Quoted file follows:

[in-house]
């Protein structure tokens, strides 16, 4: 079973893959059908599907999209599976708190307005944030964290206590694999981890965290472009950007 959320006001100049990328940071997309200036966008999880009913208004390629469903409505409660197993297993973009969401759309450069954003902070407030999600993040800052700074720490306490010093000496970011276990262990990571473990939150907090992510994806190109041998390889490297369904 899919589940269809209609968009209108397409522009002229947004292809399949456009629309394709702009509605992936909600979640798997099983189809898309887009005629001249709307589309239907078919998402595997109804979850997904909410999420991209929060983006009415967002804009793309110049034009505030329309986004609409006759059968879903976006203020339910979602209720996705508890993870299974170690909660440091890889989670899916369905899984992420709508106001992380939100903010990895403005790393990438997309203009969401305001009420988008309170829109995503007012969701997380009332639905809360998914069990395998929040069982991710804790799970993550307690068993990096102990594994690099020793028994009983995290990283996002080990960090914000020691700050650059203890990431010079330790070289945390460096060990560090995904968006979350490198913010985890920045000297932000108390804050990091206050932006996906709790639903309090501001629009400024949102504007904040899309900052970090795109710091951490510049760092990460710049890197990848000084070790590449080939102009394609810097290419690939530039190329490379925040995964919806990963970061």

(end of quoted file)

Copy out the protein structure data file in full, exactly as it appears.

[in-house]
């Protein structure tokens, strides 16, 4: 079973893959059908599907999209599976708190307005944030964290206590694999981890965290472009950007 959320006001100049990328940071997309200036966008999880009913208004390629469903409505409660197993297993973009969401759309450069954003902070407030999600993040800052700074720490306490010093000496970011276990262990990571473990939150907090992510994806190109041998390889490297369904 899919589940269809209609968009209108397409522009002229947004292809399949456009629309394709702009509605992936909600979640798997099983189809898309887009005629001249709307589309239907078919998402595997109804979850997904909410999420991209929060983006009415967002804009793309110049034009505030329309986004609409006759059968879903976006203020339910979602209720996705508890993870299974170690909660440091890889989670899916369905899984992420709508106001992380939100903010990895403005790393990438997309203009969401305001009420988008309170829109995503007012969701997380009332639905809360998914069990395998929040069982991710804790799970993550307690068993990096102990594994690099020793028994009983995290990283996002080990960090914000020691700050650059203890990431010079330790070289945390460096060990560090995904968006979350490198913010985890920045000297932000108390804050990091206050932006996906709790639903309090501001629009400024949102504007904040899309900052970090795109710091951490510049760092990460710049890197990848000084070790590449080939102009394609810097290419690939530039190329490379925040995964919806990963970061």